There’s one solution on which cellulite experts–even the FDA–agree: Losing weight will improve ripples and dimples. True, even thin women can have cellulite, but if you’re a woman who stores fat in your lower body, diet and exercise will help smooth the surface of your hips, thighs, and butt. Besides, it’s the cheapest cellulite “cure,” and you can do it yourself.
There are countless anti-cellulite creams that are available that claim to reduce the look of cellulite on a woman’s body. The effectiveness of these creams is two fold. On one end you have women who claim that the creams work, while others who swear that they have done nothing to treat cellulite. There is nothing to confirm if they work as no conclusive study has not been performed to determine their effectiveness.
The majority of anti-cellulite creams on the market sometimes contain retinoids (vitamin A compounds). These retinoids might make your skin thicker and in turn reduce the look of cellulite on the affected region of the skin. Other ingredients in the creams sometimes are a small amount of caffeine, green tea, plant extracts, retinol, antioxidant DMAE and aminophylline, an asthma drug, and they are touted as being able to break down fat molecules inside cells into fatty acids that can be carried away in the bloodstream. Preliminary trials did show some improvement after six weeks, but dermatologists speculate that this was probably due to temporary water loss.
The newest creams combine ingredients to dilate blood vessels, break down fat, and/or firm the skin. “A good one can take half an inch off your thighs,” says Peter T. Pugliese, MD, a skin physiologist.
The creams may temporarily reduce cellulite; this is because of the hydration and the swelling of the skin. However this wont be a long term solution to the problem of cellulite.
- Proposed Benefits: Each cream offers different claims; however the majority claim that you will see a reduction of “orange peel skin” in 4 weeks. During this time your skin will tighten and the look of dimpled skin is reduced.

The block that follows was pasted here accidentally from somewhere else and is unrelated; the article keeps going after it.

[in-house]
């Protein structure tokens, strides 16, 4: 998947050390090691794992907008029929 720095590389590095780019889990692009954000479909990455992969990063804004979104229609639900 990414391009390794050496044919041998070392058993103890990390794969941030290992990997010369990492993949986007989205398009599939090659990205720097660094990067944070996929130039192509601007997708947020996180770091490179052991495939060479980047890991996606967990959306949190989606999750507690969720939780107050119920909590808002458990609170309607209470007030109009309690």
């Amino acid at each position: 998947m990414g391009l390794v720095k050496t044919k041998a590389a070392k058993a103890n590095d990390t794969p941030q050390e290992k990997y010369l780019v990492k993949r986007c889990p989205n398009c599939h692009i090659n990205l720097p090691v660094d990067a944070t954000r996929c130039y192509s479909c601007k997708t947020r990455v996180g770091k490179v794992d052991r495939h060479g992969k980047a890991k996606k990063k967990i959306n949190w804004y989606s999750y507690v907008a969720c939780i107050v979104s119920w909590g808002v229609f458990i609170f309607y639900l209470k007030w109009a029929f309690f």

- Time investment: 5 minutes once or twice a day. 3-4 weeks.
- Cost: $10 to $50 a jar or tube
- Effects last: 24 hours with cumulative effects; don’t skip an application.
- Expert opinion: “The benefits are temporary and the changes are subtle,” says Leslie Baumann, MD.
Some treatments promise to squeeze out the fat, but you should be cautious about this procedure before you spend hundreds of dollars on it.
The manufacturer of the roller-suction massage device claims this treatment creates a smoother appearance by stretching and relaxing the connective tissue that pulls on skin and makes little indentations appear. The Food and Drug Administration has agreed that it can be temporarily effective, but dermatologists say that’s because the vigorous kneading leads to swelling in the tissues that masks the dimpling.
In the roller-suction treatment, a technician kneads and massages your flesh with an electric device that sucks the skin between two rollers. If you schedule a session, you’ll be asked to wear nylon stockings to decrease the friction.
Six to eight treatments are recommended at about $100 a pop, with regular followup sessions required to maintain results.
Small amounts of homeopathic medicine are injected immediately beneath the surface of the skin to break down the cellulite and to improve circulation and lymphatic and venous drainage. Currently, there are no peer-reviewed articles or scientific studies to back up claims that mesotherapy improves the appearance of cellulite